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Arts & Culture Catholic Church and Holocaust Latest Topic for European Filmmaker

February 14, 2003
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Director Constantin Costa-Gavras’ latest film may be about history, but he made it with an eye to the present.

“Amen,” which opened recently in New York and Los Angeles and Florida, is a damning portrait of the Catholic Church’s unwillingness to speak out against the Holocaust.

The film is based on Rolf Hochhuth’s 1962 play “The Deputy” — which in turn is based on the true story of a German SS officer, Kurt Gerstein, and a young Jesuit priest, Riccardo Fontana, who tried unsuccessfully to persuade the Catholic Church to crusade against the murder of Jews.

“Several movies have been made about the victims. I wanted to make a movie about the other side,” he told JTA recently while visiting New York for the film’s U.S. premiere.

The church, he says, “had the ability to give direction to a majority of the people. And they didn’t do it,” he said.

A native of Greece who currently lives in France, Costa-Gavras is tall with a chiseled face.

Wearing a black shirt, a grey blazer and red socks during the interview, he looked like he was pulled out of central casting for the role of the European intellectual.

And it’s Europe that he tries to reach with “Amen” — not only World War II-era Europe, but the present as well.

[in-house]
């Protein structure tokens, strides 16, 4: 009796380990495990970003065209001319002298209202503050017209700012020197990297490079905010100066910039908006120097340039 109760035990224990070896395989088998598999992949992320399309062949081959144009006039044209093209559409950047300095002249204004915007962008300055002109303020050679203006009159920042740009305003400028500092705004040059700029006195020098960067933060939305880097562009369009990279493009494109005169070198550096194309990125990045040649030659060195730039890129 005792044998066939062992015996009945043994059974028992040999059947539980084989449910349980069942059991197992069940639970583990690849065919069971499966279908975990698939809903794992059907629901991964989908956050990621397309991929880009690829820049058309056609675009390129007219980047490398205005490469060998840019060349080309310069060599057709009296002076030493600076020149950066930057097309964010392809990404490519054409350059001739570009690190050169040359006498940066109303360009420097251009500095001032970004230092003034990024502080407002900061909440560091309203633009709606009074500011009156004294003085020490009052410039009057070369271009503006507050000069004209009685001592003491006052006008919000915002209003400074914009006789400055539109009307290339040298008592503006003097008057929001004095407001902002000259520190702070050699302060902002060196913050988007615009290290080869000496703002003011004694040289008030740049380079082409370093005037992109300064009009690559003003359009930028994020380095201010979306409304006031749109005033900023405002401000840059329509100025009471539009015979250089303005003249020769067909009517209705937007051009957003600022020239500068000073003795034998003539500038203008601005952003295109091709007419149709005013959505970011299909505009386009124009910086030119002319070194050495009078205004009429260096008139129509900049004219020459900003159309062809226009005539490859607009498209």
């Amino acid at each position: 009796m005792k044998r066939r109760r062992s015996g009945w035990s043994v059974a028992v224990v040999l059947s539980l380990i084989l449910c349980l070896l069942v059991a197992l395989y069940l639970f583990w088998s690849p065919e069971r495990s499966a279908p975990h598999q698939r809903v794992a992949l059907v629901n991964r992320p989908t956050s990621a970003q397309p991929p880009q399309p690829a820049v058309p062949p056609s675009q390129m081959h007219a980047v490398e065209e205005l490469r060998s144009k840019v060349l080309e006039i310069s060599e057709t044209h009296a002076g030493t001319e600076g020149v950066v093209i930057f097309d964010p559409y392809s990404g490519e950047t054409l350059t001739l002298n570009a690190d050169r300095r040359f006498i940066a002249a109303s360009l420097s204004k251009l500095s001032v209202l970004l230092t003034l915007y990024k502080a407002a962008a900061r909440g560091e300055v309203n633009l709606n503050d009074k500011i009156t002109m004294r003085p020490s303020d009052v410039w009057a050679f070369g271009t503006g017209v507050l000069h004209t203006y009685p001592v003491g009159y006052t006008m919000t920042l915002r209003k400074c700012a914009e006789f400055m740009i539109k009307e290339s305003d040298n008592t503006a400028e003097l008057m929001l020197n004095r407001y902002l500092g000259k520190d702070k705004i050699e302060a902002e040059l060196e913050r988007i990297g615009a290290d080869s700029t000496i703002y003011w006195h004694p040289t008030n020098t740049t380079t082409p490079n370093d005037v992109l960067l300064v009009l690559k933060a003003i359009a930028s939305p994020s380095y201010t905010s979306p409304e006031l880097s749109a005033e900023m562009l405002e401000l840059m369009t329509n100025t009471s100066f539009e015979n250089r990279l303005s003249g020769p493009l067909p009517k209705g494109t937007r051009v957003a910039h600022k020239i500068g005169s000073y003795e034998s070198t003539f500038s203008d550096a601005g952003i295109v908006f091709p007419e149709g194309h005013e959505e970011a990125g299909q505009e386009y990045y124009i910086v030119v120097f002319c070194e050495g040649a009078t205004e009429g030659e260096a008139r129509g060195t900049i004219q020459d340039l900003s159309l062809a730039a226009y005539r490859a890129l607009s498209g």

He’s concerned about the recent rise of anti-Semitism in Europe, which he attributes to the Israeli-Palestinian conflict — and with anti-Muslim sentiment as well.

The anti-Muslim and anti-immigrant sentiment that France has been grappling with for the better part of a decade crested last spring, when far-right leader Jean-Marie Le Pen made the runoff in the country’s elections for a new prime minister.

“It’s as if all the Muslims were bin Ladens,” he says of many Europeans’ attitudes.

The unwillingness to stand up for those who are different is a theme he explores in “Amen.” In the film, church officials, particularly the controversial pope, Pius XII, are portrayed as being too concerned with protecting their own turf — and their own people — to hear the news that Jews are being gassed by the tens of thousands. For Costa-Gavras, the moral of not standing up for those who are different is one he doesn’t want repeated.

In Europe, at least, the exact nature of those lessons are still meeting with some resistance.

When “Amen” opened in Germany, Catholic bishops threatened to sue over posters that featured the cross and swastika merged, blood-red against a black background.

The controversy is nothing new to Costa-Gavras. He won a foreign film Oscar in 1969 for “Z,” a thriller, based on actual incidents in 1960s Greece, about a liberal opposition leader who is killed in a suspicious accident.

And his 1982 film, “Missing,” centers around the disappearance of an American expatriate during political turmoil in Latin America.

But he doesn’t seem to mind.

As he puts it, “It’s better to explore the world. And as far as I can do it, I will.”

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